The plot was long and complicated and had the good and bad fairies - both played by the author - fighting for dominance over the elves (the boys, see I said it was not a wise thing) The performance began after we had all partaken of a pretty darned marvellous Christmas Dinner. The audience was me, my Mum and Dad, My Dad's sister Muriel, a Siamese cat called Penny who belonged to Aunty Mu and joined in with everything. The ex was "too busy" and took himself off to the kitchen where he could sup from his secret booze store (he hated that mum and dad didn't drink so didn't buy so anything he wanted to drink he had to get with his own money not theirs. Where was I? oh yes!
The audience were arranged by the director and told that they would be expected to join in. The show began and pretty soon one of the elves had been stolen from toyland by the bad fairy and the good fairy had to rescue him. The bad fairy was chasing the good fairy - this had to be seen to be believed as the director was playing both parts and at some point in the chase the Good fairy gave THE MAGIC RING to my Dad and asked him to "Keep this safe, kind man, I 'seech you"
I know, six years old and she had words like beseech in her vocabulary, spending so much time with her granny was obviously a good thing. Back to the plot.
Dad took the MAGIC RING and with sleight of hand appeared to swallow it. I did say that it was after a good lunch didn't I? and even though we never drank much my dad did like a glass of wine with his Christmas dinner. The good fairy was horrified "Oh Grandad," she wailed, "You've spoilt it now!
"Bernard!" said my Mum, "Behave yourself! " and then a little voice from the corner of the dining room (the bad fairy's domain) said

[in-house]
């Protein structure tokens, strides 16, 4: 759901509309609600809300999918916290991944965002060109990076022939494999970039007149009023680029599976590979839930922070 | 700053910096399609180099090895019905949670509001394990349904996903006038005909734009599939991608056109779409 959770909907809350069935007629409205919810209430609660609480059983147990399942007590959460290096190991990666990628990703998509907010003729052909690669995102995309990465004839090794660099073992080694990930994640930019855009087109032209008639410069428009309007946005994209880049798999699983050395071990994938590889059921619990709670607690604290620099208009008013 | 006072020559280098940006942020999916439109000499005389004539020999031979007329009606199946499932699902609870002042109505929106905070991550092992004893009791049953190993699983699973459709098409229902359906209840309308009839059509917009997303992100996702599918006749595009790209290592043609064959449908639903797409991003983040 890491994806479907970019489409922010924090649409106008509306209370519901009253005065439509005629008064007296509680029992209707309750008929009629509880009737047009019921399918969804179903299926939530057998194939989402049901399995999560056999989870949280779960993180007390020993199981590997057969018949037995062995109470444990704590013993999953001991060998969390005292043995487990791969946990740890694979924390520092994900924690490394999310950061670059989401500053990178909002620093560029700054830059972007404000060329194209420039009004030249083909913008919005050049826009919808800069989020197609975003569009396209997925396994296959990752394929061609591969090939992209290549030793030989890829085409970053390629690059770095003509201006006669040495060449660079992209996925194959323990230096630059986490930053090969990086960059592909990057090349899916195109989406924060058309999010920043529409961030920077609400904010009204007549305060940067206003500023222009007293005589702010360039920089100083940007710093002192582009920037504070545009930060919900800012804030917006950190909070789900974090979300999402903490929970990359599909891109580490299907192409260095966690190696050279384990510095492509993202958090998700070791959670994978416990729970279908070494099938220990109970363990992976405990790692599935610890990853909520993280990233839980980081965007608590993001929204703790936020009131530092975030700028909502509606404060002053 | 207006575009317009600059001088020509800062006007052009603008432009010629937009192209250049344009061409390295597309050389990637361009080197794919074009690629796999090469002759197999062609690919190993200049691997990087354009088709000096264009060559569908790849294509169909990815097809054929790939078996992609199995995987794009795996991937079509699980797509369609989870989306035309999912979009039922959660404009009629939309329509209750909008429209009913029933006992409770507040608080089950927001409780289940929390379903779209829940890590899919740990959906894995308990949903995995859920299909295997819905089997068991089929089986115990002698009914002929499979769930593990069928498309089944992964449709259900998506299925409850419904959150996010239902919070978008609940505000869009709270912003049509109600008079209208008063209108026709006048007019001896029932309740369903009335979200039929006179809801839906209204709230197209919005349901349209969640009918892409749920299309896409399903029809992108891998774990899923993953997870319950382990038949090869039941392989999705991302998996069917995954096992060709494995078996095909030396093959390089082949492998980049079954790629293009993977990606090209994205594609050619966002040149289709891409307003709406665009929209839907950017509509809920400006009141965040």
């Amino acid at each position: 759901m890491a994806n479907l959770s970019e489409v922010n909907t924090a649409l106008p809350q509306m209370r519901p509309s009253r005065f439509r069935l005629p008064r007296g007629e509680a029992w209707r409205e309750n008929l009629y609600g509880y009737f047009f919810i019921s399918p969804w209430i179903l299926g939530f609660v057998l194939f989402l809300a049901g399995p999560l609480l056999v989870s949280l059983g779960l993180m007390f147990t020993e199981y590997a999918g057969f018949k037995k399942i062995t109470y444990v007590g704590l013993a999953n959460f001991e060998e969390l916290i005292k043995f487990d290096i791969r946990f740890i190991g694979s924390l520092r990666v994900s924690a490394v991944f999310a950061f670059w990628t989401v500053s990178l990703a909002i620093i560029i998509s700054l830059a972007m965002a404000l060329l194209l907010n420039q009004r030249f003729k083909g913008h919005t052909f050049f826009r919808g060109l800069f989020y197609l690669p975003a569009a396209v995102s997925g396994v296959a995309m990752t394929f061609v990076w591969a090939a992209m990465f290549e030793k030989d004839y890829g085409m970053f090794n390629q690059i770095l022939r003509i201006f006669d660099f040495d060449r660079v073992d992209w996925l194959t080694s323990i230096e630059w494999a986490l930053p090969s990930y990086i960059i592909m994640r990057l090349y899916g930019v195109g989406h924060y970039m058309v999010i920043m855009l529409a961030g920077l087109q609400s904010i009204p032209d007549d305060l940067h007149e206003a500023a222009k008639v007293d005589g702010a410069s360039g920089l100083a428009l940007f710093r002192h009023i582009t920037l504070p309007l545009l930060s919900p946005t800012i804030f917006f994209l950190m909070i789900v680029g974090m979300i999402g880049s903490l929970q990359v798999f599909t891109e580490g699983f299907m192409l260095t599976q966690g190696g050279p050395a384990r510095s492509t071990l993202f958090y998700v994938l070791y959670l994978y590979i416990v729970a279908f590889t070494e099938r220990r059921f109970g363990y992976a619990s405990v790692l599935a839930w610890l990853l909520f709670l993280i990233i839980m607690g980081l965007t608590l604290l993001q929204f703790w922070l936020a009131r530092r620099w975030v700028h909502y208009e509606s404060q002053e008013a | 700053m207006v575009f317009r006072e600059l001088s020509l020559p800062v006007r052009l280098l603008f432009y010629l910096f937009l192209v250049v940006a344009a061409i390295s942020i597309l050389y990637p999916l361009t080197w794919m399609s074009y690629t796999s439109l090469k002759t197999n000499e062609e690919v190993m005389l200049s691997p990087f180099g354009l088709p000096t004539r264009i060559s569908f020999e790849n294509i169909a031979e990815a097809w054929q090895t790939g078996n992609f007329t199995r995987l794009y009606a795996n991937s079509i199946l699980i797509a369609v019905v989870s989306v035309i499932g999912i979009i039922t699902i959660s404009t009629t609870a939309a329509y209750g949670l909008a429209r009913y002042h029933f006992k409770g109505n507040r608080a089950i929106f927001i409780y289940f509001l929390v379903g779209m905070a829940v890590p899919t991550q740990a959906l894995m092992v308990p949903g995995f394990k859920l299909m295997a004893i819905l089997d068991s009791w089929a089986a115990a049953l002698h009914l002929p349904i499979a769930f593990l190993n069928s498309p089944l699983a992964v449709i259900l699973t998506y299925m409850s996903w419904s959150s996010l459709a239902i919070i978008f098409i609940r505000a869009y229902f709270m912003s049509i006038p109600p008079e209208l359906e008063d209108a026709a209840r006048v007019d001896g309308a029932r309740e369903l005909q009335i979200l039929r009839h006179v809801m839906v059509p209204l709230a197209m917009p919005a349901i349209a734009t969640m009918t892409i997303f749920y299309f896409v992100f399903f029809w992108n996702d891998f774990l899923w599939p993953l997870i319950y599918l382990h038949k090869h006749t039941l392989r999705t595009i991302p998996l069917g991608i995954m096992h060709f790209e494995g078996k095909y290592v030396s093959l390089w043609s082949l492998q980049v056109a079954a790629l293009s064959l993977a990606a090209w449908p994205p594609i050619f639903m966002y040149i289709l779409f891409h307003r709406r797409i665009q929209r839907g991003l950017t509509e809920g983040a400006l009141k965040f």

"I'll never get out of Toyland now!"
with all the sad resignation that a four year old can put into such a statement. The result was absolute hysteria. My Dad roared with laughter and if he laughed then everyone else just had to follow suit because he had an infectious laugh. My Mum hugged the good/bad fairy. the tiny elf that didn't get stolen joined in without the faintest idea what was funny (which made me laugh even more) Aunty Mu was wiping her eyes with her table napkin and the cat hid behind the door and peered, wide-eyed around the edge at all her humans who had gone mad.
We never did see the end of that play but it is one of the first things that is talked about when my children do the Do-you-remember-that-Christmas-when thing.
My youngest granddaughter will be six in February and she is just like her mother, she throws words like beseech and vulgarity into the conversation and they are always in context. We have a notebook where we write all the things she says so that we can always remember exactly what she says and one day I will put them together into an album for her.